|Author||Mr. Roald Dahl|
|Illustrator||Sir Quentin Blake|
|Original Publication date||1988|
| Preceded by|
The Giraffe and the Pelly and Me (1985)
| Followed by|
Esio Trot (1990)
Matilda is a 1988 children's novel written by Roald Dahl. The book was, published by Jonathan Cape and illustrated by Quentin Blake and consisted of 232 pages. The book later adapted the film of the same name.
Matilda is a girl of unusual precocity, who is incredibly intelligent but often ill-treated by her father or neglected by her mother. In retaliation, she pulls pranks such as gluing her father's hat to his head, hiding a parrot in the chimney to simulate a burglar or a ghost, as well as secretly bleaching her father's hair.
At school, Matilda befriends her teacher, Miss Jennifer Honey, who, astonished by Matilda's intellectual abilities, tries to move her into a higher class, but is refused by headmistress Miss Agatha Trunchbull. Miss Honey also tries to talk to Mr. and Mrs. Wormwood about Matilda's supreme intelligence, but makes no impression. Matilda quickly develops a particularly strong bond with Miss Honey.
When Matilda's friend Lavender plays a practical joke on Miss Trunchbull by placing a newt in her jug of water, Matilda uses an unexpected power of telekinesis to tip the glass of water containing the newt onto Miss Trunchbull.
Having learnt of this feat, Miss Honey invites Matilda to tea at her tiny cottage in the forest, where Miss Honey reveals that she was raised in part by a hostile aunt, identified as Miss Trunchbull, who appears (among other misdeeds) to withhold her niece's inheritance. In preparation to avenge the latter, Matilda develops her telekinetic gift through practice at home. Later, during a lesson that Miss Trunchbull is teaching, Matilda telekinetically raises a piece of chalk against the blackboard and, in the resulting writings, poses as the spirit of Miss Honey's late father, demanding that Miss Trunchbull concede Miss Honey's house and wages and leave the region forever.
This is soon accomplished, and with the approval of the school's capable and good-natured new Headteacher, Mr. Trilby, Matilda herself advances to the highest level of schooling. Rather to her relief, she is no longer capable of telekinesis; this explained by Miss Honey as the result of losing her mind in a more-challenging curriculum.
Matilda continues to visit Miss Honey at her house regularly, but one day she finds her parents hastily packing to flee to Spain to escape the police who have incriminated her father for selling stolen automobiles. Matilda asks permission to live with Miss Honey, to which her parents rather uninterestedly agree, and so both she and Miss Honey find their happy ending.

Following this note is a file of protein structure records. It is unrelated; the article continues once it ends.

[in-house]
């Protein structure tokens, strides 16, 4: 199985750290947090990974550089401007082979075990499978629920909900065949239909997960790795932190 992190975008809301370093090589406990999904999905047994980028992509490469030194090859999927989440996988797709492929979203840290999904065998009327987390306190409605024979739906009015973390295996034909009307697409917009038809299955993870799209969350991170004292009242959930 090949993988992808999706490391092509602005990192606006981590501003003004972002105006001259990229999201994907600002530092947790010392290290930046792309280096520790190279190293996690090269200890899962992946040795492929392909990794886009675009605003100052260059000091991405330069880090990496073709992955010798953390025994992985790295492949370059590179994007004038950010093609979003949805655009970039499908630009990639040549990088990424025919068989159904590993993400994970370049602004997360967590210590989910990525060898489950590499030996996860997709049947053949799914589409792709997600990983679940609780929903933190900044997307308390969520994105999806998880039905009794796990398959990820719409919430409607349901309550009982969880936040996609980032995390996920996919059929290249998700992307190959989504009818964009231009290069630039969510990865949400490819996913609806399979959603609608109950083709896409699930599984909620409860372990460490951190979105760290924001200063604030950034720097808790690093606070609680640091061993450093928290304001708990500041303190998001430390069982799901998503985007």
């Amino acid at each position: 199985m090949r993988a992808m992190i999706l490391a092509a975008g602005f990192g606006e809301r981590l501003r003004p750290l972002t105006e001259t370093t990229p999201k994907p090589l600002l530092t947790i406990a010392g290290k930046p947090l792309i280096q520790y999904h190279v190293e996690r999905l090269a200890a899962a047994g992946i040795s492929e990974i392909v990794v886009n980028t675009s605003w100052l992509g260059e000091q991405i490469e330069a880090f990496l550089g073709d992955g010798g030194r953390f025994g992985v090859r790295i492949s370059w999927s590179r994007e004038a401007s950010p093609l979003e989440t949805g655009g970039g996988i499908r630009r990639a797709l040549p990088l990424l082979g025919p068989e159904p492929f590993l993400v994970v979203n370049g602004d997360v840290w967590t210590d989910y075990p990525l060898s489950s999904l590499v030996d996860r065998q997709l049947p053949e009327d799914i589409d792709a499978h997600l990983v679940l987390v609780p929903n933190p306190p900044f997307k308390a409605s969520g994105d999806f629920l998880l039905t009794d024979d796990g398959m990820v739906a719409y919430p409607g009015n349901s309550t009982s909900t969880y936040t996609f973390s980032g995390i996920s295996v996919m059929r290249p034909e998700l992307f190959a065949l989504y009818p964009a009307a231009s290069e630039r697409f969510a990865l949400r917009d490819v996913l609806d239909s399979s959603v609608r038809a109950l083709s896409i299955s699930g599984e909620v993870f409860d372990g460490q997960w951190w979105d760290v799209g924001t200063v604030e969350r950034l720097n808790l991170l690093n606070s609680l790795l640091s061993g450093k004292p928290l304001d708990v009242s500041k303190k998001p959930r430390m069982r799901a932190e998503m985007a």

The novel was adapted into a film in 1996, directed by Danny DeVito and starred Mara Wilson in the title role. Although the film was not a box office success, Matilda received critical acclaim at the time of its release, and holds a "fresh" rating of 90% on Rotten Tomatoes. DeVito portrayed Mr. Wormwood as well as the narrator.
In 1990, the Redgrave Theater, Farnham produced a musical version, adapted by Rony Robinson with music by Ken Howard and Alan Blaikley, which toured the UK. It starred Annabelle Lanyon as Matilda and Jonathan Linsley as Miss Trunchbull, and had mixed reviews. A second musical version of the novel, Matilda The Musical, written by Dennis Kelly and Tim Minchin and commissioned by the Royal Shakespeare Company, premiered in November 2010. It opened at the Cambridge Theater in the West End on 24 November 2011. It later opened on Broadway on 11 April 2013 at the Shubert Theater. The stage version has become hugely popular with audiences and praised by critics, with one critic calling it "the best British musical since Billy Elliot".
Netflix will make an animated adaptation of the book as part of a Roald Dahl "animated event" series.
Connections to proceeding Roald Dahl books
One of Miss Trunchbull's means of punishments is to forcibly make an overweight boy named Bruce Bogtrotter eat an enormous cake to make him sick, after finding him guilty of stealing cake from the kitchen. In Roald Dahl's Revolting Recipes one of the recipes is based on that cake; whereas Bruce is a more sympathetic variation of Augustus Gloop and similar gluttons, and made something of a hero by finishing the cake without suffering nausea.